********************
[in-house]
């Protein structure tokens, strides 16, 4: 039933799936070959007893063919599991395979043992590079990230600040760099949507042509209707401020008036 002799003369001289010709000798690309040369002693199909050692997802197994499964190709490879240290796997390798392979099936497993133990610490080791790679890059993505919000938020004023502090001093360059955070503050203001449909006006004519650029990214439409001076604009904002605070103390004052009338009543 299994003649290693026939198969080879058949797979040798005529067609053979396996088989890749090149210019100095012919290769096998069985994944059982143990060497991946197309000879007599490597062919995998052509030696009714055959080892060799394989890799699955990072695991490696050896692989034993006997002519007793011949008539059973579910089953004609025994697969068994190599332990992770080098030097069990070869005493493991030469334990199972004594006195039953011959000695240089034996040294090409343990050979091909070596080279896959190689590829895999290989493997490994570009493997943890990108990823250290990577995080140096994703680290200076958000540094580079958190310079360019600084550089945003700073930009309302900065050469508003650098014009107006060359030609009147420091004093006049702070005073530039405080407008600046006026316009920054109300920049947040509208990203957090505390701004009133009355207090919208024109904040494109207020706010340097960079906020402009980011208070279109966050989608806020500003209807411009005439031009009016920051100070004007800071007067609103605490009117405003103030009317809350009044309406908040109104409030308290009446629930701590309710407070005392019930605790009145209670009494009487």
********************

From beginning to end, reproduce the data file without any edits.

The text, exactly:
[in-house]
């Protein structure tokens, strides 16, 4: 039933799936070959007893063919599991395979043992590079990230600040760099949507042509209707401020008036 002799003369001289010709000798690309040369002693199909050692997802197994499964190709490879240290796997390798392979099936497993133990610490080791790679890059993505919000938020004023502090001093360059955070503050203001449909006006004519650029990214439409001076604009904002605070103390004052009338009543 299994003649290693026939198969080879058949797979040798005529067609053979396996088989890749090149210019100095012919290769096998069985994944059982143990060497991946197309000879007599490597062919995998052509030696009714055959080892060799394989890799699955990072695991490696050896692989034993006997002519007793011949008539059973579910089953004609025994697969068994190599332990992770080098030097069990070869005493493991030469334990199972004594006195039953011959000695240089034996040294090409343990050979091909070596080279896959190689590829895999290989493997490994570009493997943890990108990823250290990577995080140096994703680290200076958000540094580079958190310079360019600084550089945003700073930009309302900065050469508003650098014009107006060359030609009147420091004093006049702070005073530039405080407008600046006026316009920054109300920049947040509208990203957090505390701004009133009355207090919208024109904040494109207020706010340097960079906020402009980011208070279109966050989608806020500003209807411009005439031009009016920051100070004007800071007067609103605490009117405003103030009317809350009044309406908040109104409030308290009446629930701590309710407070005392019930605790009145209670009494009487």